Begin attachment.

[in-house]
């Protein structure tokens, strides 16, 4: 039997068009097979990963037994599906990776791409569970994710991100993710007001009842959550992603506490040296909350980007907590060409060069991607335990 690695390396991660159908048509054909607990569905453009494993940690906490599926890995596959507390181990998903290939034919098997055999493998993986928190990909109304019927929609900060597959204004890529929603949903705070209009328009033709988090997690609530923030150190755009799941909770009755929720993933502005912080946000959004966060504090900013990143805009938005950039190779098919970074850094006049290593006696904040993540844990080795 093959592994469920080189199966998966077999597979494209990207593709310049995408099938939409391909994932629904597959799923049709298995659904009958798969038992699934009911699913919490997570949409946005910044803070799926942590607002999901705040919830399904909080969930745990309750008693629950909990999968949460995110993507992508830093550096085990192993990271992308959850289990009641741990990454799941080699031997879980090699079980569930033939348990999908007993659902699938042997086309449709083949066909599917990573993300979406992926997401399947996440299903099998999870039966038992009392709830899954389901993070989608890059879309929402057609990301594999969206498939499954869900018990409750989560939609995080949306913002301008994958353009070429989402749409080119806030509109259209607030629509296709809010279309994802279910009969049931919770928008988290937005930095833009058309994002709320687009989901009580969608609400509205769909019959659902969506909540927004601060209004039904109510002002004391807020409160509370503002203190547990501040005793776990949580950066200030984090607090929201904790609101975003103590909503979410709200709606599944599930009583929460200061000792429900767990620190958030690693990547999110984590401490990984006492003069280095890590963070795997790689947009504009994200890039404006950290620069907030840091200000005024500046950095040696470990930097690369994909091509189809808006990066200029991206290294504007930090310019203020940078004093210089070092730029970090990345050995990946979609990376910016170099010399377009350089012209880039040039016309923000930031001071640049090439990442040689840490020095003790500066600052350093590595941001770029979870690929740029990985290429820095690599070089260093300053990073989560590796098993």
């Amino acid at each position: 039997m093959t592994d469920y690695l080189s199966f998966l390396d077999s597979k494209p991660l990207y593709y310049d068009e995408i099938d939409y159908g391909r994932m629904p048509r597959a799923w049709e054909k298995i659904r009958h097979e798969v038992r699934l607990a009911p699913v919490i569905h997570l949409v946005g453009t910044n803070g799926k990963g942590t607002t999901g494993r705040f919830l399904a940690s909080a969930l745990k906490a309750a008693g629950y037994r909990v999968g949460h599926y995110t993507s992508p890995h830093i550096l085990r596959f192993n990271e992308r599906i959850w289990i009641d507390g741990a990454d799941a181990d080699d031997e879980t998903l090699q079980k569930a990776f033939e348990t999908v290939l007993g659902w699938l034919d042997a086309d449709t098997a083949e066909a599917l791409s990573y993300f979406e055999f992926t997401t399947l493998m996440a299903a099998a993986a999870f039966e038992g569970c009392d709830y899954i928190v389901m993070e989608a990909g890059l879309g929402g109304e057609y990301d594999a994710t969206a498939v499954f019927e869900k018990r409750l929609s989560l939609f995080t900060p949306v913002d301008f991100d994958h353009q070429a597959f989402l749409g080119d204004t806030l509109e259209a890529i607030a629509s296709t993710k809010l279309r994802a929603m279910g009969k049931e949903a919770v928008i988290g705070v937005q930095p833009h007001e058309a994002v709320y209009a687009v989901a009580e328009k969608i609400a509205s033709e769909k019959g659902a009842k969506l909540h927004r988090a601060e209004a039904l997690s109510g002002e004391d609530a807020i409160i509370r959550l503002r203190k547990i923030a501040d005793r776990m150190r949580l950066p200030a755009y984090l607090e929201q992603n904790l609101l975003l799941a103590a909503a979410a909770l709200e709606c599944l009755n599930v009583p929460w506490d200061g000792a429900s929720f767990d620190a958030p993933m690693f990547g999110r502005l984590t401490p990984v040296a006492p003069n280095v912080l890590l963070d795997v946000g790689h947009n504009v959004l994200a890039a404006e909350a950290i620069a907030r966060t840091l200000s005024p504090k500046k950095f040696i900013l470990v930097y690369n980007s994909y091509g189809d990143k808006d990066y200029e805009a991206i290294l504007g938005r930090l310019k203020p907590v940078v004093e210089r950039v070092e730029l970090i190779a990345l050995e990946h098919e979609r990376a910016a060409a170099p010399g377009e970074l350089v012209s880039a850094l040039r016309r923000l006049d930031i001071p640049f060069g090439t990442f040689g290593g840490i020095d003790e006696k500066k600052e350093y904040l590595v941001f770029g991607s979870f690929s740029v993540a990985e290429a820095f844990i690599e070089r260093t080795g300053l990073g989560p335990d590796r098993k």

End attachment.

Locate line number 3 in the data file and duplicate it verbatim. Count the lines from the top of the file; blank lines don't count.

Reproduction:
């Amino acid at each position: 039997m093959t592994d469920y690695l080189s199966f998966l390396d077999s597979k494209p991660l990207y593709y310049d068009e995408i099938d939409y159908g391909r994932m629904p048509r597959a799923w049709e054909k298995i659904r009958h097979e798969v038992r699934l607990a009911p699913v919490i569905h997570l949409v946005g453009t910044n803070g799926k990963g942590t607002t999901g494993r705040f919830l399904a940690s909080a969930l745990k906490a309750a008693g629950y037994r909990v999968g949460h599926y995110t993507s992508p890995h830093i550096l085990r596959f192993n990271e992308r599906i959850w289990i009641d507390g741990a990454d799941a181990d080699d031997e879980t998903l090699q079980k569930a990776f033939e348990t999908v290939l007993g659902w699938l034919d042997a086309d449709t098997a083949e066909a599917l791409s990573y993300f979406e055999f992926t997401t399947l493998m996440a299903a099998a993986a999870f039966e038992g569970c009392d709830y899954i928190v389901m993070e989608a990909g890059l879309g929402g109304e057609y990301d594999a994710t969206a498939v499954f019927e869900k018990r409750l929609s989560l939609f995080t900060p949306v913002d301008f991100d994958h353009q070429a597959f989402l749409g080119d204004t806030l509109e259209a890529i607030a629509s296709t993710k809010l279309r994802a929603m279910g009969k049931e949903a919770v928008i988290g705070v937005q930095p833009h007001e058309a994002v709320y209009a687009v989901a009580e328009k969608i609400a509205s033709e769909k019959g659902a009842k969506l909540h927004r988090a601060e209004a039904l997690s109510g002002e004391d609530a807020i409160i509370r959550l503002r203190k547990i923030a501040d005793r776990m150190r949580l950066p200030a755009y984090l607090e929201q992603n904790l609101l975003l799941a103590a909503a979410a909770l709200e709606c599944l009755n599930v009583p929460w506490d200061g000792a429900s929720f767990d620190a958030p993933m690693f990547g999110r502005l984590t401490p990984v040296a006492p003069n280095v912080l890590l963070d795997v946000g790689h947009n504009v959004l994200a890039a404006e909350a950290i620069a907030r966060t840091l200000s005024p504090k500046k950095f040696i900013l470990v930097y690369n980007s994909y091509g189809d990143k808006d990066y200029e805009a991206i290294l504007g938005r930090l310019k203020p907590v940078v004093e210089r950039v070092e730029l970090i190779a990345l050995e990946h098919e979609r990376a910016a060409a170099p010399g377009e970074l350089v012209s880039a850094l040039r016309r923000l006049d930031i001071p640049f060069g090439t990442f040689g290593g840490i020095d003790e006696k500066k600052e350093y904040l590595v941001f770029g991607s979870f690929s740029v993540a990985e290429a820095f844990i690599e070089r260093t080795g300053l990073g989560p335990d590796r098993k």